Environmentalism > Contemporary Questions
1. Is the environment naturally good as we find it, or do human beings have a contribution to make in improving the natural world?
2. Do human beings belong in the natural world, or is our presence inherently destructive? (perhaps because we cannot live in the natural world without altering it…)
a) The Voluntary Human Extinction Movement—a rather extreme expression of the Deep Ecology movement…
From the VHEMT website:
As VHEMT Volunteers know, the hopeful alternative to the extinction of millions of species of plants and animals is the voluntary extinction of one species: Homo sapiens… us.
Each time another one of us decides to not add another one of us to the burgeoning billions already squatting on this ravaged planet, another ray of hope shines through the gloom.
When every human chooses to stop breeding, Earth’s biosphere will be allowed to return to its former glory, and all remaining creatures will be free to live, die, evolve (if they believe in evolution), and will perhaps pass away, as so many of Nature’s “experiments” have done throughout the eons.
3. How are the demands of economics and environmentalism to be balanced?
4. Do Christians have an obligation to care for the non-human creation? non-living? Or are concerns for anything other than human souls beyond the scope of Christian theology?
5. Are ecological degradation and global warming 1) a reality, 2) caused by human beings, and 3) a proper area of concern for Christians?
6. What is the relationship between the current created order and the new heavens and the new earth? Does caring for our current environment have any implications for life in the world that is to come?S
b) Moo JETS article
Concerns and Controversies Within the Evangelical Church
1. Environmentalism is an “unsettled” issue
2. Environmentalism is rooted in an anti-human sentiment
a) Humanity (at least in large numbers) seems to be viewed almost as a form of pollution within environmental circles. (I believe this comment was made by John Neuhaus in First Things)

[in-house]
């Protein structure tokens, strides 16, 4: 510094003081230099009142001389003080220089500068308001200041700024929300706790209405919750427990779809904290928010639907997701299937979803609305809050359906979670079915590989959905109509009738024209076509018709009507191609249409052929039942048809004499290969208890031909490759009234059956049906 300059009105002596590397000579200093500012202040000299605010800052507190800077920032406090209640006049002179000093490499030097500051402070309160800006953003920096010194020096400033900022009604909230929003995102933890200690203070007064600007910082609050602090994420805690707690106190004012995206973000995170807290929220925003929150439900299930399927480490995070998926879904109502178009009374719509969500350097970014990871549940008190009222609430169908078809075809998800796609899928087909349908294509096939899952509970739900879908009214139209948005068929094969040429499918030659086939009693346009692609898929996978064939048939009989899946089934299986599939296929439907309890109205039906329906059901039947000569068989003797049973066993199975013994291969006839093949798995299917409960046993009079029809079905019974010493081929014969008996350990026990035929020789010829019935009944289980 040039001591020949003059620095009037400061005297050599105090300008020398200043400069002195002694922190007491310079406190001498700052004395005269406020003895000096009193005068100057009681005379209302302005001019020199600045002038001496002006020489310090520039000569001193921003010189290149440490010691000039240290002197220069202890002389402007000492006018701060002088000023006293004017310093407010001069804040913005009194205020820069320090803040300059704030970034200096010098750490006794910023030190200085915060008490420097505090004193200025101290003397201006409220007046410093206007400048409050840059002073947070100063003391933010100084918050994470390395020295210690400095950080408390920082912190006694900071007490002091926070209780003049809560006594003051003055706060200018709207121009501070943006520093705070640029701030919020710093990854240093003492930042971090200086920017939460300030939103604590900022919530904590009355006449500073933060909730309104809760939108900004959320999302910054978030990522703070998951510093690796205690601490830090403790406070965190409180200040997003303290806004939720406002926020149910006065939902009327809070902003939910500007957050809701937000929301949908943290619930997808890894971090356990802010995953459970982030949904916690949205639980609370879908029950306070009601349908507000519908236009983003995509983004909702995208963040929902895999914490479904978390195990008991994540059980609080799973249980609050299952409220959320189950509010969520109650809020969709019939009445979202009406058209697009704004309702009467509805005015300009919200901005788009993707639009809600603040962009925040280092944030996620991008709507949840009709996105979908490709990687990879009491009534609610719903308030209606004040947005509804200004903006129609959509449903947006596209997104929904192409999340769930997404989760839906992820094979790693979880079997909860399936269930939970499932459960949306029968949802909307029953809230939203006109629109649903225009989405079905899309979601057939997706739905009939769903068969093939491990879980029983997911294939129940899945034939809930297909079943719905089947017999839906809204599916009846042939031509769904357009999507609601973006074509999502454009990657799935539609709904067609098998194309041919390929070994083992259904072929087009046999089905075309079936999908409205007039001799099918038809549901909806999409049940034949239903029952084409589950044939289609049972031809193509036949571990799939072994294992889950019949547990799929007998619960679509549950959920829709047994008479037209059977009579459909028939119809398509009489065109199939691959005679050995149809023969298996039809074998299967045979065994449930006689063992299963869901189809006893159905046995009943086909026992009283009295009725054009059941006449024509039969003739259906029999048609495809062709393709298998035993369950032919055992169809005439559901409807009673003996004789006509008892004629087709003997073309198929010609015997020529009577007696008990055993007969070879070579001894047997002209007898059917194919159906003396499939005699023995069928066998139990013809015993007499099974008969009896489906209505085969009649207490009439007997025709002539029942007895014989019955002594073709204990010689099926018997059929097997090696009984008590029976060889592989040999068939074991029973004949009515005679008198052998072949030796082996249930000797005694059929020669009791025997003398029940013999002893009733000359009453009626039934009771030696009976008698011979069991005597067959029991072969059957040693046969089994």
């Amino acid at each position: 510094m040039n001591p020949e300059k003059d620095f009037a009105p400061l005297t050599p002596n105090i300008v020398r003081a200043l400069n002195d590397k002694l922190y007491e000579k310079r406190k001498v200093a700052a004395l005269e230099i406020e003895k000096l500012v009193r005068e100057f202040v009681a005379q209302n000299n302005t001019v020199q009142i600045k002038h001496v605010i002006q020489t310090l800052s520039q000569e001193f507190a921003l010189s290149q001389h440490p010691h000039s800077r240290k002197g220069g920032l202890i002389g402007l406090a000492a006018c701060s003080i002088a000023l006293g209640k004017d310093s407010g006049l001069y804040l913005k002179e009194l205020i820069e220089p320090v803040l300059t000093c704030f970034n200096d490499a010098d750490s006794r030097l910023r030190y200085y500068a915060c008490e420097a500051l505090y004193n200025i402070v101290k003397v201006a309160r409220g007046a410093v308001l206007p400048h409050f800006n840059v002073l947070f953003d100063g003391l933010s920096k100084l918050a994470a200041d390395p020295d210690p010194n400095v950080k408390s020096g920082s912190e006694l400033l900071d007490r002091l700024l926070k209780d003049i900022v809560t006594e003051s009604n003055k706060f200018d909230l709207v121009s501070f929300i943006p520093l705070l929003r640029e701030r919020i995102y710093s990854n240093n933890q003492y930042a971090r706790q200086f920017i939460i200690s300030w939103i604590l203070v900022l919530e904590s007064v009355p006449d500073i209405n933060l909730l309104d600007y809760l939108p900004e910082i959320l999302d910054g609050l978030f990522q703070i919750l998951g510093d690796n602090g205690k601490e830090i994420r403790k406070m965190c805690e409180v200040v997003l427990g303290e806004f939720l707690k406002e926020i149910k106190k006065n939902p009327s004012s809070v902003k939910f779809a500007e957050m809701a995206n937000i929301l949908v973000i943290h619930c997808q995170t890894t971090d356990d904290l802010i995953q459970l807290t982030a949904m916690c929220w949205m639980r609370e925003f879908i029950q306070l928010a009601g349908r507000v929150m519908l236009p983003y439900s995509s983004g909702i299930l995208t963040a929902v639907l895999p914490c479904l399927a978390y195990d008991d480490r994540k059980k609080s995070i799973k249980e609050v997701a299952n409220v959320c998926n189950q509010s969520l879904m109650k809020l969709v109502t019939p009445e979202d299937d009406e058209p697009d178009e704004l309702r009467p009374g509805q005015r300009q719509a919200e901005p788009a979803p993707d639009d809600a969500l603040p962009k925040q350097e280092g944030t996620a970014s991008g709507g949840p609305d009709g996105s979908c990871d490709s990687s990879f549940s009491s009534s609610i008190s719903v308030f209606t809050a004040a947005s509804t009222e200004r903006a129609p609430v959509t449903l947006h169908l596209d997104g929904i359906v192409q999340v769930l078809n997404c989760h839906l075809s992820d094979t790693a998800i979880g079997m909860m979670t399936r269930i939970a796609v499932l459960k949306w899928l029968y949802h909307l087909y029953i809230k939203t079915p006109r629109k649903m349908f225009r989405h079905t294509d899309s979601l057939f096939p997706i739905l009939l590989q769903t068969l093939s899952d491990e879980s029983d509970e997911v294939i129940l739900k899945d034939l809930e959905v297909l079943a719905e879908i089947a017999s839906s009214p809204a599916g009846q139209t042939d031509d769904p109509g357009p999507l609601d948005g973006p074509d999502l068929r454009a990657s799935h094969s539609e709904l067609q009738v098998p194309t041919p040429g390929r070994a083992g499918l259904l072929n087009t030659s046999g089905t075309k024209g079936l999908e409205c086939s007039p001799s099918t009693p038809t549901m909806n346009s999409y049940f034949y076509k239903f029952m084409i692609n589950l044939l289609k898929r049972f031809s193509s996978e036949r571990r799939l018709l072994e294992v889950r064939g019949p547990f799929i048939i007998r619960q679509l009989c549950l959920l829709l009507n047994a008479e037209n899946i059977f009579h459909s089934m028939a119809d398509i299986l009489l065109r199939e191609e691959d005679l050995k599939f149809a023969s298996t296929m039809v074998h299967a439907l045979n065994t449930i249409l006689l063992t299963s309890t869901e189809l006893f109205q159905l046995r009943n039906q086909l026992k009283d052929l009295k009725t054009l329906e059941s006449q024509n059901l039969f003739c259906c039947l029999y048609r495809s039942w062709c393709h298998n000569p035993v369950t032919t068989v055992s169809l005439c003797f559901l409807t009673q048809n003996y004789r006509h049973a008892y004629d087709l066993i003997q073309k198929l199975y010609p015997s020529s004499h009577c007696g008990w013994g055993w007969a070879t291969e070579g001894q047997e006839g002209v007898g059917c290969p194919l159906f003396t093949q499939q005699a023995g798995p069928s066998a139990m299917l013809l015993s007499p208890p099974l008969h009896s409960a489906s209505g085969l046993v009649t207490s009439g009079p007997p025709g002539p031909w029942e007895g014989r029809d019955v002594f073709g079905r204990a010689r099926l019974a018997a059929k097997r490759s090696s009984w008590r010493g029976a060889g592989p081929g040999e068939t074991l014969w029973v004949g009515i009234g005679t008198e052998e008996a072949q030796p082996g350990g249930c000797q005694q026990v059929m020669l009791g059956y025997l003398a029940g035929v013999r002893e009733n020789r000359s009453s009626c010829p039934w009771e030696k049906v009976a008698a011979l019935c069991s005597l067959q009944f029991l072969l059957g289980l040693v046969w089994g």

b) Human need as secondary to animal or material existence
3. Environmentalism vs. Capitalism
a) Environmental concerns retard economic progress and therefore harm the poorest of the poor. We are effectively sacrificing human welfare on the altar of the non-human creation.
(1) Beisner and the Cornwall Alliance
(2) But is there a place for restraining growth for the sake of our treatment of the world? Even from a human standpoint, is our greatest problem really the restraint of free markets or the refusal to restrain human greed?
(3) Schumacher’s triumvirate: permanence, beauty and health—perhaps a good corrective to production, consumption and growth as the only things that count.
4. Priority of Salvation
a) Human salvation is the point of the biblical story and takes precedence over everything else. All things circle back to the redemption Christ effected on the cross.
(1) But no, the glory of God is what takes ultimate precedence—and it is dangerous to reduce all of God’s glory to human salvation. Creation declares his glory too…
(2) If God has ordained non-human creation to sing his glory, who are we to silence the song? Who are we to say that our song alone is what really bring glory to God. We are creation’s steward, not its owner and not its goal. All things where made by him and for him, they were not made by him and for us.
(3) I heard a story of a pastor from Seoul Korea who was 40 years old when he traveled to Regent College/Vancouver and he said he had never before seen the stars (Seoul has unusually bad air pollution)…are we silencing creation?